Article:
Oh by the way, I liked the film, perhaps not a 9 but a nice solid 7 and the animation and visuals were impressive. I won’t tell you all about the story as I hope you might go see it because, one, it’s a good film and two, my friend Heather Kenyon works with the company that produced the visuals and animation so maybe she’ll invite me to more screenings with free popcorn and sodas thrown in if it does well. So go see it.
But seriously folks, this is supposed to be a critique and I haven’t really sunk my teeth into a meaningful review of the film have I?
Being a critic is a tough job and I’m not really analytical enough for the position. I’m a moviegoer, I know if a film is good or bad but I don’t have the intellectual drive or possibly assets to tell you why it’s good or bad.
I was in the navy with the younger son of Bosley Crowther who at the time was the Film Critic for the New York Times. He wrote about films with a massive intellect and discipline coupled with a deep love and passion for the medium. He coined the term cinematography and wrote from a clear and concise viewpoint that was both expressive and wonderfully presented. I met him once and knew his son well. He was kind to give me several of the books he published on films and I still read them to this day.
So having known the real deal I know that I’m no critic, but like you, I do know what I like. So does this mean that your opinion is as good as mine? Well don’t be silly, of course not….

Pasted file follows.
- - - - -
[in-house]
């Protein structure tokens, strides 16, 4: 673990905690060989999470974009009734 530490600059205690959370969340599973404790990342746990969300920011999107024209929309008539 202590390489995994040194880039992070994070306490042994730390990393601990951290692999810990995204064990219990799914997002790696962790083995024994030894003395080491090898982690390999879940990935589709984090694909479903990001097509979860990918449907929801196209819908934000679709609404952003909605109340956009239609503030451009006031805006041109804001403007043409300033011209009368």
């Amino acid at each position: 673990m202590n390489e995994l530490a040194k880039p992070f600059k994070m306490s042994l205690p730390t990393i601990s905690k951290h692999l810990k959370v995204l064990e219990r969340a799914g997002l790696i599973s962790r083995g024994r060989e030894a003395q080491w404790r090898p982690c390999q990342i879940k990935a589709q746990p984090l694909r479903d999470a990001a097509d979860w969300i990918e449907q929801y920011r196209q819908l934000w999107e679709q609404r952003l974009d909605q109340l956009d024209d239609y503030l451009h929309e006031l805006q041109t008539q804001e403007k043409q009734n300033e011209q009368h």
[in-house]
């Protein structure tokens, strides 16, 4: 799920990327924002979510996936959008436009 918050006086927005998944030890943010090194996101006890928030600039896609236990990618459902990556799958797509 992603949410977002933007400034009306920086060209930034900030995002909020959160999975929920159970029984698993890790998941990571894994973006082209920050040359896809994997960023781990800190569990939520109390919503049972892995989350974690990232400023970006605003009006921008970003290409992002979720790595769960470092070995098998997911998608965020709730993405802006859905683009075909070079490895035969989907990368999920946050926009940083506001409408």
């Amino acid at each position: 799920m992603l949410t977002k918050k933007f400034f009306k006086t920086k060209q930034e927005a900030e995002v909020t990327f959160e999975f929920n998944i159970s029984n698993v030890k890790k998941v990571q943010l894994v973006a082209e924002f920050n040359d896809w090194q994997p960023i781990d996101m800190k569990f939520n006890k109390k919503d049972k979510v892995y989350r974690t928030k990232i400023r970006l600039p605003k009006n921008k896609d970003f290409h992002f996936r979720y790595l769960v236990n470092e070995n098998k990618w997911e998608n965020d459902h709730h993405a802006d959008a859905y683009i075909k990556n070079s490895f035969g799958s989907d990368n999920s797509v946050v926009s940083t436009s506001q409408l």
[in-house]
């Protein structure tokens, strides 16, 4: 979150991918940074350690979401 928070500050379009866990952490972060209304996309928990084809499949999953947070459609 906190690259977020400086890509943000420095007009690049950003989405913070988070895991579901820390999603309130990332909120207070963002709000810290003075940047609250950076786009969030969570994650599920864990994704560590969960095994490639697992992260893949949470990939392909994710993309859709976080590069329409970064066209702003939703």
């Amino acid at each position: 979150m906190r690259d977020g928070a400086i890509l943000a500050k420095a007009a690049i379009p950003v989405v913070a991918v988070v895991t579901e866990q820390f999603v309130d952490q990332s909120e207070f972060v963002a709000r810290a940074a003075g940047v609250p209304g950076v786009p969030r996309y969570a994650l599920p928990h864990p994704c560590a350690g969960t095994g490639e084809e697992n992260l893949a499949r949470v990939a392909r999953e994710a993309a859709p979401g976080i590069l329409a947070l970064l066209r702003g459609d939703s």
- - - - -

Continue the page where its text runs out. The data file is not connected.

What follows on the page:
Back to “9” – Have you read Wells, or Orwell? Seen any of the Terminator films, what about the Matrix Trilogy – Ring any bells? Man gives in to his baser instincts, destroys himself and the planet by his greed and aggressive, selfish nature. He creates machines of destruction and they come back to kick his ass and take names. The creator of these bad machines sees where this is going and tries to make amends by leaving 9 sock puppets to try to set things somewhat right after all of us are gone. Don’t want to say too much more here – you can read or have read all the real reviews of this film and most are favorable. Is the story a bit familiar and the ending a little confused? Yes I thought so. And were there too many explosive action moments at the expense of more expressive story possibilities? Yeah I thought so. And did the dialogue want a little polish? It did. But all in all it was a very enjoyable piece of work with quality animation and wham-bang effects and after all, all good stories get retold and retooled so I will forgive the predictability and say that I would go back to see this film again and even buy my own ticket, popcorn and soda. The characters have more than their share of offbeat charm and the bad machines are really bad. Shane Acker did a solid job of direction and the animation and visuals were first rate. Next time please, just work a little harder on the story line.